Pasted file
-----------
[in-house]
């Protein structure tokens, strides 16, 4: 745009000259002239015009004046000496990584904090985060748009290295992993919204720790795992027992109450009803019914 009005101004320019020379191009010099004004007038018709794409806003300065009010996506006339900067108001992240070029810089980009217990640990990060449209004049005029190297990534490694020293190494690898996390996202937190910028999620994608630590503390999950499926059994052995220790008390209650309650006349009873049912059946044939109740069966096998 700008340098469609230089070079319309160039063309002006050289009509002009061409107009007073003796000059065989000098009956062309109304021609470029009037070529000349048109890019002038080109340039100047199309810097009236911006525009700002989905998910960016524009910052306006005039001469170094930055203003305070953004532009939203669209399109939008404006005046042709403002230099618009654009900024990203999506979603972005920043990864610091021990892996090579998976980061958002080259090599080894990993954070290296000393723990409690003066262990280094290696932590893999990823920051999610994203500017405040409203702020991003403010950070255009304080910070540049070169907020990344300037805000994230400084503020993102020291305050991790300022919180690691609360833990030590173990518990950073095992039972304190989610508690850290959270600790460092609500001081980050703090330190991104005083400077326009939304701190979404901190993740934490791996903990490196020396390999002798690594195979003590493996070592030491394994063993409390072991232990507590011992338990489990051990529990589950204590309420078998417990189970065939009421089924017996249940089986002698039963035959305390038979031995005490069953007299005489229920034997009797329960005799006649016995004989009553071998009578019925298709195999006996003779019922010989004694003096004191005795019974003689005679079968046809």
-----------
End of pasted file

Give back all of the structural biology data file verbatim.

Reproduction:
[in-house]
């Protein structure tokens, strides 16, 4: 745009000259002239015009004046000496990584904090985060748009290295992993919204720790795992027992109450009803019914 009005101004320019020379191009010099004004007038018709794409806003300065009010996506006339900067108001992240070029810089980009217990640990990060449209004049005029190297990534490694020293190494690898996390996202937190910028999620994608630590503390999950499926059994052995220790008390209650309650006349009873049912059946044939109740069966096998 700008340098469609230089070079319309160039063309002006050289009509002009061409107009007073003796000059065989000098009956062309109304021609470029009037070529000349048109890019002038080109340039100047199309810097009236911006525009700002989905998910960016524009910052306006005039001469170094930055203003305070953004532009939203669209399109939008404006005046042709403002230099618009654009900024990203999506979603972005920043990864610091021990892996090579998976980061958002080259090599080894990993954070290296000393723990409690003066262990280094290696932590893999990823920051999610994203500017405040409203702020991003403010950070255009304080910070540049070169907020990344300037805000994230400084503020993102020291305050991790300022919180690691609360833990030590173990518990950073095992039972304190989610508690850290959270600790460092609500001081980050703090330190991104005083400077326009939304701190979404901190993740934490791996903990490196020396390999002798690594195979003590493996070592030491394994063993409390072991232990507590011992338990489990051990529990589950204590309420078998417990189970065939009421089924017996249940089986002698039963035959305390038979031995005490069953007299005489229920034997009797329960005799006649016995004989009553071998009578019925298709195999006996003779019922010989004694003096004191005795019974003689005679079968046809």